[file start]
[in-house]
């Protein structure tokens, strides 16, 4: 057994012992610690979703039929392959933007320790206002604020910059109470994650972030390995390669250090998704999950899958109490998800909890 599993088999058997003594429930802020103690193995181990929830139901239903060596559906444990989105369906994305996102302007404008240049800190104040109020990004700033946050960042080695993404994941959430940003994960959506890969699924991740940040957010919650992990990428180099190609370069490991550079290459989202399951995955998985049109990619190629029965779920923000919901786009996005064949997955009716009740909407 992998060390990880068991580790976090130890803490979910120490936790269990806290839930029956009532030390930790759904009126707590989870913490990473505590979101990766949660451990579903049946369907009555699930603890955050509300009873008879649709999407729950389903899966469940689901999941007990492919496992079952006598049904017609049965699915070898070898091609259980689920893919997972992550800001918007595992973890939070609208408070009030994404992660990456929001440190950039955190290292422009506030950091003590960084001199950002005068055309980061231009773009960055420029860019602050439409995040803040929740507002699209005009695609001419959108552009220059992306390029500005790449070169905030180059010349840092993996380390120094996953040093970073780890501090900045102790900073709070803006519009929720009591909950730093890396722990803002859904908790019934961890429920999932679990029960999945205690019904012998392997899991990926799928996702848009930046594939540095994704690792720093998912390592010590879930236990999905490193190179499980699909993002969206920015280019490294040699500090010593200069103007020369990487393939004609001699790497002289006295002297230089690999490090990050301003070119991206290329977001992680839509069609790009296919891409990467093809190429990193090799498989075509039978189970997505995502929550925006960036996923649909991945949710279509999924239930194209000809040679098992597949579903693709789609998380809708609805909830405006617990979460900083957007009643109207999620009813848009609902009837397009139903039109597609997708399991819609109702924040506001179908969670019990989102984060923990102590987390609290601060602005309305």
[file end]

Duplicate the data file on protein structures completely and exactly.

[in-house]
């Protein structure tokens, strides 16, 4: 057994012992610690979703039929392959933007320790206002604020910059109470994650972030390995390669250090998704999950899958109490998800909890 599993088999058997003594429930802020103690193995181990929830139901239903060596559906444990989105369906994305996102302007404008240049800190104040109020990004700033946050960042080695993404994941959430940003994960959506890969699924991740940040957010919650992990990428180099190609370069490991550079290459989202399951995955998985049109990619190629029965779920923000919901786009996005064949997955009716009740909407 992998060390990880068991580790976090130890803490979910120490936790269990806290839930029956009532030390930790759904009126707590989870913490990473505590979101990766949660451990579903049946369907009555699930603890955050509300009873008879649709999407729950389903899966469940689901999941007990492919496992079952006598049904017609049965699915070898070898091609259980689920893919997972992550800001918007595992973890939070609208408070009030994404992660990456929001440190950039955190290292422009506030950091003590960084001199950002005068055309980061231009773009960055420029860019602050439409995040803040929740507002699209005009695609001419959108552009220059992306390029500005790449070169905030180059010349840092993996380390120094996953040093970073780890501090900045102790900073709070803006519009929720009591909950730093890396722990803002859904908790019934961890429920999932679990029960999945205690019904012998392997899991990926799928996702848009930046594939540095994704690792720093998912390592010590879930236990999905490193190179499980699909993002969206920015280019490294040699500090010593200069103007020369990487393939004609001699790497002289006295002297230089690999490090990050301003070119991206290329977001992680839509069609790009296919891409990467093809190429990193090799498989075509039978189970997505995502929550925006960036996923649909991945949710279509999924239930194209000809040679098992597949579903693709789609998380809708609805909830405006617990979460900083957007009643109207999620009813848009609902009837397009139903039109597609997708399991819609109702924040506001179908969670019990989102984060923990102590987390609290601060602005309305």